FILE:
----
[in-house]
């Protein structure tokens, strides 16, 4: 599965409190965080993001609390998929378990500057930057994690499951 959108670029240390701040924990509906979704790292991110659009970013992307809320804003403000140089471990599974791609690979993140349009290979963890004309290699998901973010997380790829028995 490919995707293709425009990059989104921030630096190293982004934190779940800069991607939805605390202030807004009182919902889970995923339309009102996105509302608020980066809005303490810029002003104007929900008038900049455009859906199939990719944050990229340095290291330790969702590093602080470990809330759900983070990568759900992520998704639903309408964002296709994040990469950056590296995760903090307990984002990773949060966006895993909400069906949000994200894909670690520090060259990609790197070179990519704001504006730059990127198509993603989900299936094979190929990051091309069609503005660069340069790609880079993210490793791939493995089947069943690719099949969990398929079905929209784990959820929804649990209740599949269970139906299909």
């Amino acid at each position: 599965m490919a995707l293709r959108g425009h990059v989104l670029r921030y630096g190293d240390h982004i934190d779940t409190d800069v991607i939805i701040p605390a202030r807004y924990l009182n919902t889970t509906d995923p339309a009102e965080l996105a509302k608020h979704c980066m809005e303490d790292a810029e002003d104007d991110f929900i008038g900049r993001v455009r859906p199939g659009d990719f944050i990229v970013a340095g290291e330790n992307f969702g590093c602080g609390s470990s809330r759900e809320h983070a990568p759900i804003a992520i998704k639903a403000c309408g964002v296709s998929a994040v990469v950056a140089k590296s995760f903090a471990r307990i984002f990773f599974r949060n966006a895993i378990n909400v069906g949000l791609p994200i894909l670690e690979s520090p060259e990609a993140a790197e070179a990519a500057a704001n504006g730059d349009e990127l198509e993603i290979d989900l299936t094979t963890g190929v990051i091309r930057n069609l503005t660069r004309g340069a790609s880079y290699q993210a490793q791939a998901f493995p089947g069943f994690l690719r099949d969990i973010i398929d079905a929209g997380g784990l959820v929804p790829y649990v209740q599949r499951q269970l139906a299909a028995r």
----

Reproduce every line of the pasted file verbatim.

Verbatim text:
[in-house]
């Protein structure tokens, strides 16, 4: 599965409190965080993001609390998929378990500057930057994690499951 959108670029240390701040924990509906979704790292991110659009970013992307809320804003403000140089471990599974791609690979993140349009290979963890004309290699998901973010997380790829028995 490919995707293709425009990059989104921030630096190293982004934190779940800069991607939805605390202030807004009182919902889970995923339309009102996105509302608020980066809005303490810029002003104007929900008038900049455009859906199939990719944050990229340095290291330790969702590093602080470990809330759900983070990568759900992520998704639903309408964002296709994040990469950056590296995760903090307990984002990773949060966006895993909400069906949000994200894909670690520090060259990609790197070179990519704001504006730059990127198509993603989900299936094979190929990051091309069609503005660069340069790609880079993210490793791939493995089947069943690719099949969990398929079905929209784990959820929804649990209740599949269970139906299909």
């Amino acid at each position: 599965m490919a995707l293709r959108g425009h990059v989104l670029r921030y630096g190293d240390h982004i934190d779940t409190d800069v991607i939805i701040p605390a202030r807004y924990l009182n919902t889970t509906d995923p339309a009102e965080l996105a509302k608020h979704c980066m809005e303490d790292a810029e002003d104007d991110f929900i008038g900049r993001v455009r859906p199939g659009d990719f944050i990229v970013a340095g290291e330790n992307f969702g590093c602080g609390s470990s809330r759900e809320h983070a990568p759900i804003a992520i998704k639903a403000c309408g964002v296709s998929a994040v990469v950056a140089k590296s995760f903090a471990r307990i984002f990773f599974r949060n966006a895993i378990n909400v069906g949000l791609p994200i894909l670690e690979s520090p060259e990609a993140a790197e070179a990519a500057a704001n504006g730059d349009e990127l198509e993603i290979d989900l299936t094979t963890g190929v990051i091309r930057n069609l503005t660069r004309g340069a790609s880079y290699q993210a490793q791939a998901f493995p089947g069943f994690l690719r099949d969990i973010i398929d079905a929209g997380g784990l959820v929804p790829y649990v209740q599949r499951q269970l139906a299909a028995r």